#AskABlackChick: How Can White People Be Black Allies?

Emily F. Asks:

Ask A Black Chick Black Allies

I definitely believe there a white people out there that empathize with the black struggle. Throughout history, there have been white allies in the fight for racial equality. I think, now, a lot of white people aren’t sure the part they should be playing. They might now want to seem too eager and take away from the movement but know that sitting back not saying anything is a problem.

Jessica-Brittany says:

The best thing an ally can do, is listen. Our community is still mobilizing, figuring out how to go about our own liberation, socially, economically, politically, psychologically, etc. There is so much work to be done.

The best thing an ally can do, is listen. 

When your help is needed/asked, listen to what is being said and try to act accordingly. Do not justify an action or words with “oh well I didn’t mean to…” or “But I’m not racist…”

Just no. Listen, and start from there.

Diana Says:

I think that in order to be a better ally to anyone in general, it’s important to try to put ourselves in the person’s shoes.

To be a better ally to anyone in general, it’s important to try to put ourselves in the person’s shoes. 

In order to be able to do that, we first need to:

1. Spend time with them to get to know how they do things and why they do them. When you spend time with someone, you get to immerse yourself in their world, which helps you learn about the things they do differently on a day to day basis and you also learn about how they think and why they think the way that they do.

2. Ask questions no matter how dumb you think the question is when you don’t understand something. Asking questions is the only way to deepen your understanding of things and of people. Too many people are afraid of asking questions because they think that doing so is a sign of weakness or because they fear the reaction of others. I believe that the more questions you ask someone about themselves, the deeper your understanding of who they are will become.

3.  Look beneath the surface of what you see.
For example, let’s say you see a black woman walking on the street, dragging her children and yelling at them. If you judge from what you only see, you might think to yourself: “There goes another angry black woman”.
But if you were her friend, you would know that she’s a single mother with a past of physical abuse, trying to do everything on her own while dealing with a man that not only doesn’t want to be in the lives of his children but that also gives her a hard time when it comes to giving money every week for his own children.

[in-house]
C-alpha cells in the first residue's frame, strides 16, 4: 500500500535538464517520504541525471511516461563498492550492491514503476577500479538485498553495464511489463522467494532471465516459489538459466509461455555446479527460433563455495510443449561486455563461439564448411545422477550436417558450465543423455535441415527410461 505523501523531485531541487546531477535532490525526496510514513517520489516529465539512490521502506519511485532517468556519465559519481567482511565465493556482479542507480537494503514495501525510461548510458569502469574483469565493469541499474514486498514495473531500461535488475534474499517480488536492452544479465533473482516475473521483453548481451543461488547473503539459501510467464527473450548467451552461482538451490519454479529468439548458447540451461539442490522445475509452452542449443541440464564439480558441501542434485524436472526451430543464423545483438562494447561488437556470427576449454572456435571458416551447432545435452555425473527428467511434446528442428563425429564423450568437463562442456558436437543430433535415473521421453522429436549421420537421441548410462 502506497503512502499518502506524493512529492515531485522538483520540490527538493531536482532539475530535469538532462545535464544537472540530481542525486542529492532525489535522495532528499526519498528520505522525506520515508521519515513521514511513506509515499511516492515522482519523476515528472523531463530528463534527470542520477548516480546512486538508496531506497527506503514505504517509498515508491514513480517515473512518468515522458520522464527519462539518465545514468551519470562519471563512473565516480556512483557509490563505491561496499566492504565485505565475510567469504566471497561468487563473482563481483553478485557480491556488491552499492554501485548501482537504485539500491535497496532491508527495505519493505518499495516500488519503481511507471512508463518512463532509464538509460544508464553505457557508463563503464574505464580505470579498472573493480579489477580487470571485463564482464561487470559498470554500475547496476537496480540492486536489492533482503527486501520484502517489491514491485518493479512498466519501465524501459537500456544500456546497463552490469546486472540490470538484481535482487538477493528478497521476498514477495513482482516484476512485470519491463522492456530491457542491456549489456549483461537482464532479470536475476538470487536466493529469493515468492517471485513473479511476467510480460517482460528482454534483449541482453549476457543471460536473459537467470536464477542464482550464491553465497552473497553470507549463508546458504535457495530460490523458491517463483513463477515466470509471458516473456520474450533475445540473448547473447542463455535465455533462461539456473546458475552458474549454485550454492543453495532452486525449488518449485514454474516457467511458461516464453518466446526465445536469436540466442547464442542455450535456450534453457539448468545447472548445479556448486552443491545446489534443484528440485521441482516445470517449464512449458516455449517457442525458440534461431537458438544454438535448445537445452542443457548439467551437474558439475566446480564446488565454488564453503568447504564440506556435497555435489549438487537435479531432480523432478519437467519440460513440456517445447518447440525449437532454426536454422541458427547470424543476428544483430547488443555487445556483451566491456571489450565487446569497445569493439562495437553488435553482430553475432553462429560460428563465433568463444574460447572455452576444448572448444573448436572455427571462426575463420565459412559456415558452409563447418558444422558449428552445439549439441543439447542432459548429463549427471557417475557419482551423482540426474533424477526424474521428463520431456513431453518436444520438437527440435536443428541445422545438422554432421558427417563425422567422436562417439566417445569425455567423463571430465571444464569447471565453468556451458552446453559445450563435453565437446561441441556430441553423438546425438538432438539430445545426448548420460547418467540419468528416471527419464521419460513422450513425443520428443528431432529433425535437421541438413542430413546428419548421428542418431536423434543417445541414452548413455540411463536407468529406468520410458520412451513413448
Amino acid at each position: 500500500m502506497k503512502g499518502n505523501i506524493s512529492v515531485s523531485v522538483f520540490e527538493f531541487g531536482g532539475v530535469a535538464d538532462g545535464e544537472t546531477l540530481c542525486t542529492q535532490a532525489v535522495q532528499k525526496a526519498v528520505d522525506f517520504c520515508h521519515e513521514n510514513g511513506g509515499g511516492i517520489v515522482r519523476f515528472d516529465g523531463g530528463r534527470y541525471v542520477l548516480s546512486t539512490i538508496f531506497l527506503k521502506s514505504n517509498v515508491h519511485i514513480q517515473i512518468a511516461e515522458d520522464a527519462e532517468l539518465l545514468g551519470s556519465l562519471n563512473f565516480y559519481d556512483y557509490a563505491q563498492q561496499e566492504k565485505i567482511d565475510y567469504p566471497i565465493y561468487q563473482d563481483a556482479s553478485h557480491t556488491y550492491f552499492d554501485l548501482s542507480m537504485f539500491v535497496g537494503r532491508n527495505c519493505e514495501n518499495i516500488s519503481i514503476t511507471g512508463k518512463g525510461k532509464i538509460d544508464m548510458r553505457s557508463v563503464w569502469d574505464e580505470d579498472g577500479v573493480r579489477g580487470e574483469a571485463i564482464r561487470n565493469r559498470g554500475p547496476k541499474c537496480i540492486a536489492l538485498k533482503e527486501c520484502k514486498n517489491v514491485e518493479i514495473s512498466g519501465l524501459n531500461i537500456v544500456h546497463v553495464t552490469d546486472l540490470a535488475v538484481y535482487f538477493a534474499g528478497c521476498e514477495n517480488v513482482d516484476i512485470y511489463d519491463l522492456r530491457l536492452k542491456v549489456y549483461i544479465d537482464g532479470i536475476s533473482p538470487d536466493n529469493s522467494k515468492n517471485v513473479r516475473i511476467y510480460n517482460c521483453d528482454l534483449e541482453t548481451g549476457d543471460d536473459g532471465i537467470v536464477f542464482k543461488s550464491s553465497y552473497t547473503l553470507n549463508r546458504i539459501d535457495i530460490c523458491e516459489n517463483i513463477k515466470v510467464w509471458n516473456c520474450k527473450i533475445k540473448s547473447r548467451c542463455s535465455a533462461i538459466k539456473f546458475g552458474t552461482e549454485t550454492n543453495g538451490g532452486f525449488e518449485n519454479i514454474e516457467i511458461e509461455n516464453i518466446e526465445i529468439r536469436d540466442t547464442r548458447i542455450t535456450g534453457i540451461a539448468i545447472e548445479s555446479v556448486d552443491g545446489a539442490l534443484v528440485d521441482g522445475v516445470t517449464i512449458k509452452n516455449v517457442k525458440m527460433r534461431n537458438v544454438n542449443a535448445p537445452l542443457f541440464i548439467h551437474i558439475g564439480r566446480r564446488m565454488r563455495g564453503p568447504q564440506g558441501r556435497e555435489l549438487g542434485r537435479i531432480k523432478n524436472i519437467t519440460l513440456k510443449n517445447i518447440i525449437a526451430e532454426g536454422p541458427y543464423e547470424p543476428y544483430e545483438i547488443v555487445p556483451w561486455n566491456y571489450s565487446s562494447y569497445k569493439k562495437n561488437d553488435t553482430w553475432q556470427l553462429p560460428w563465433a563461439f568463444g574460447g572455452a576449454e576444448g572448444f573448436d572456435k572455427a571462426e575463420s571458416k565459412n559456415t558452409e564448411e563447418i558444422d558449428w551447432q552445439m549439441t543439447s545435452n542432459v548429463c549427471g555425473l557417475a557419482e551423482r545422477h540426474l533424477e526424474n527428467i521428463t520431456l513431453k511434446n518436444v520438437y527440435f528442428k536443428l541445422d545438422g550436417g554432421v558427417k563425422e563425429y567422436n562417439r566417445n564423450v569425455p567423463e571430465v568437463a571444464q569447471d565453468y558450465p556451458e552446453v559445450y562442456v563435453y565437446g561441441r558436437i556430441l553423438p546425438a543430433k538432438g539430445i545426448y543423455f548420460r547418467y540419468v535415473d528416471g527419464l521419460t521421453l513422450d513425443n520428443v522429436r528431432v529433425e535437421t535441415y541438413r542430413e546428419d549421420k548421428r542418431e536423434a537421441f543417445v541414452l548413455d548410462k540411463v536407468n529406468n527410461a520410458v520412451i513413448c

Latifah Says:

If white people want to be good black allies, I think they first have to understand that they do not have all of the answers. They have to understand that they are not the savior. A lot of times, that is what gets well meaning white people in trouble. They want to swoop in and save the day. Take a seat in the back, let us drive the movement, and jump up when needed.

In everyday life, I think there are endless ways to be an ally that may seem small and insignificant but truly make a difference. Speaking up, which I find many white people do not do and to me it shows that they are cool with what is going on. Speak up, show your white friends and family that you do not cosign these terrible acts.

Speak up, show your white friends and family that you do not cosign these terrible acts. 
Diversity is also important. Try to acquire some black friends. FRIENDS. Not co-workers, associates, people you know; But friends so you can learn from them and diversify your understanding of blackness from an actual human.
Look, I do not think white people have to be out on the front lines of marches and sit ins and all of that to be allies. You are being an ally by speaking up on behalf of the movement, having a diverse group of people around you, and educating yourself on the issues. Actively deciding to participate in equality, that makes all the difference.
Join the community and have your voice heard here. Or ask an anonymous question here.
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3 comments

  1. “They have to understand that they are not the savior. A lot of times, that is what gets well meaning white people in trouble. They want to swoop in and save the day. Take a seat in the back, let us drive the movement, and jump up when needed”
    yassssssssssssssssss i could not have said it better myself

    Like

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